Fragments by Antigone Kefala

Reviewed by Ian Lipke

Antigone Kefala is a contemporary Australian poet and prose-writer of Rumanian heritage. Her family moved to Greece but settled in New Zealand after World War II. Having studied French literature at Victoria University Antigone Kefala relocated to Australia in 1960. She has taught English as a second language and worked as a university and arts administrator. Among her credits is membership of the Literature Board of the Australia Council.

Readers respond positively to Kefala’s poetry probably because she does so well at ‘capturing the moment’. It has a raw freshness about it, projecting the view that unless you’re very quick the moment will have gone. The transientness of the life experience and its vitality feature in her verse. Such rapidity of event requires fine precision of language and this is what she delivers. Sydney Harbour – New Year (25) is a fine example of the vitality of her verse:

Lights falling from the sky

A rain of stars

That burnt the air

Flamboyant

Full of a phosphorescent joy

Crushing against the polished

Marble of the waves

Burning the sea in liquid colours.

Each word carefully chosen to supply the spectacle of fireworks ripping across the urban sky. Her vocabulary selection, descriptive adjectives and “burnt”, “crushing” and “burning”, strong verbs that contribute the drama of the moment. Then support from the very appropriateness of “a rain of stars” and the “polished marble of the waves” to conclude a vibrant and aesthetically pleasing moment.

Winter Afternoon (11) is a cogent example of Kefala’s contrasting points of view, the woman quiescent and accepting, the wildlife vibrant and unfeeling. The smoking woman is

A detached observer

presenting a life

unconnected to her

that left her

indifferent

while out in the world

Through the glass

the sea green with the wind

and the seagulls

icy white with red eyes

shrieking above the beach.

It is as though the dynamic interplay of the seagulls, compelling in their defiance of the world that they inhabit, contrasts with the studied indifference of a race who has given up on life’s challenges. That the woman is smoking and drinking coffee underlines the sadness of a society poisoned by lack of care.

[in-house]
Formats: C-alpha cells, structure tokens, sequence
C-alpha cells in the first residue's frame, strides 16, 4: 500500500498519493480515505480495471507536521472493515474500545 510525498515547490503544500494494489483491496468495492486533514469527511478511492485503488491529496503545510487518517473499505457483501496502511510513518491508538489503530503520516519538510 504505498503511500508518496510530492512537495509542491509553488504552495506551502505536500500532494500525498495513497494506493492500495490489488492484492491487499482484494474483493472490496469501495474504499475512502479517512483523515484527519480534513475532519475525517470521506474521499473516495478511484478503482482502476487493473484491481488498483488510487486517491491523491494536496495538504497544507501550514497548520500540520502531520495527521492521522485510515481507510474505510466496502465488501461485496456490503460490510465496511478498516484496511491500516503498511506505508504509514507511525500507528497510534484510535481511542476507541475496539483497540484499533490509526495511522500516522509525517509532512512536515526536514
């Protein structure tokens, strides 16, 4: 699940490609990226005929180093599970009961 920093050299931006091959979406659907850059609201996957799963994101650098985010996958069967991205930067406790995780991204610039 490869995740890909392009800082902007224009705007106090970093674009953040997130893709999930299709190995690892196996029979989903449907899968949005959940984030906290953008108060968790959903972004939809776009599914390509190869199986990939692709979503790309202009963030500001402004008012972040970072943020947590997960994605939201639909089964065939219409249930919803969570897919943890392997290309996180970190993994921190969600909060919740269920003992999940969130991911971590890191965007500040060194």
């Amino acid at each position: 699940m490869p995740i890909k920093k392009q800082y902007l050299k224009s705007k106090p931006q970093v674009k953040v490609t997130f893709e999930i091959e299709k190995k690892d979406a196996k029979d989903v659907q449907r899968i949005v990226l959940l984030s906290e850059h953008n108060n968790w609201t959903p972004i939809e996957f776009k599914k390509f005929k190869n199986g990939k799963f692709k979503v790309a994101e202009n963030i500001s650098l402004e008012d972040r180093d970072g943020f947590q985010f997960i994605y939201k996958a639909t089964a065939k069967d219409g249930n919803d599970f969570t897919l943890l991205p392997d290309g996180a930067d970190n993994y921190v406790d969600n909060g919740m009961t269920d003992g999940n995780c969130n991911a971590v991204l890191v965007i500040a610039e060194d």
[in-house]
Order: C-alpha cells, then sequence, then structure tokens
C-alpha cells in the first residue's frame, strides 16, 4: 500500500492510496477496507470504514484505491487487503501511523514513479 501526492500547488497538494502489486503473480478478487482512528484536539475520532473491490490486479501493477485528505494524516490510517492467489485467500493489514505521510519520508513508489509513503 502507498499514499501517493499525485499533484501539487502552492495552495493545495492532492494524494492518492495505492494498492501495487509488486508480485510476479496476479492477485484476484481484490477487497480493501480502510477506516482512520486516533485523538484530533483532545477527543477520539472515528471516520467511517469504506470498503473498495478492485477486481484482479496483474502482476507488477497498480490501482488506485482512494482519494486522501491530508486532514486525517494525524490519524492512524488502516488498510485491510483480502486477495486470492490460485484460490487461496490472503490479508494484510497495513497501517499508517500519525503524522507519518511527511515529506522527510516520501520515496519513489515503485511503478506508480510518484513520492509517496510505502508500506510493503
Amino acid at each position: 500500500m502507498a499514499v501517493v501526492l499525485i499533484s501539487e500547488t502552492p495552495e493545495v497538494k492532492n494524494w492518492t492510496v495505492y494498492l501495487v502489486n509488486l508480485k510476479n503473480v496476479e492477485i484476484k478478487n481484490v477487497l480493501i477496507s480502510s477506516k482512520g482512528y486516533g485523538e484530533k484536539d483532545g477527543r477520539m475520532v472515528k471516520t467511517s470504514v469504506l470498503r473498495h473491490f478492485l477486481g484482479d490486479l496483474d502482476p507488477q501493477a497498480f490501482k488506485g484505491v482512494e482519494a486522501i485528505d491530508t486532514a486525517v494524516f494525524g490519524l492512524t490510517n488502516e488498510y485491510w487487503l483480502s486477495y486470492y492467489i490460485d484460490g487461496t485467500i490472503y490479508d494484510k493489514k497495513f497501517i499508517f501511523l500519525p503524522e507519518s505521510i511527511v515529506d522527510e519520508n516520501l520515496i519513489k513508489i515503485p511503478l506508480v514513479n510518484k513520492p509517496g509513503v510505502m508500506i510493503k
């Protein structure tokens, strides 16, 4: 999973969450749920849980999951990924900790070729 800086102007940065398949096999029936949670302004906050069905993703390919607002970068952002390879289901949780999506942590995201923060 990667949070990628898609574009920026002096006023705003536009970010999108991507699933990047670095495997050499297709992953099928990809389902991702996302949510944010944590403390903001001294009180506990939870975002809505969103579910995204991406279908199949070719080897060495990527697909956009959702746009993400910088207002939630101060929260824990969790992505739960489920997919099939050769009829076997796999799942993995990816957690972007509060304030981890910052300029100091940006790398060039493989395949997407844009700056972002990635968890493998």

Kefala’s minimalist technique is never more in evidence than in the poem In the Bus (78), another example of a transitory moment.

This is my life

she thought

looking at the crisp light

the peaceful morning streets.

This is my life

I am living it now

I am losing it now.

The moment gone already.

 Kefala’s Fragments is not the work to take to bed with you if you’re feeling down and in need of some cheering-up. Without knowledge of Kefala’s earlier work a reader must assume that the darkness she portrays in these poems is all that she has to give. There is the drama of the moment, the precision of language, the moment captured, snippets of herself revealed in sparse detail, and her contrasting observations on humanity and nature, each one for the detached observer to enjoy but each touched with a dimness that cries out for more, a sparkle in the eye of omnipresent, unnatural calmness. What vitality there is belongs to the world outside humanity for who indeed “can rise now out of their ashes” (15)?

However, there is a great deal of depth in Kefala’s poetry. There is much to enjoy, many poems short enough and sufficiently compelling to remain in the mind and surface at quiet moments throughout the day. It is unfortunate that her work is not wider known – but is that not how it is with many poets today?

Fragments

(2016)

By Antigone Kefala

Giramondo Press

ISBN: 9-78-1925336-19-1

96pp

$24.00

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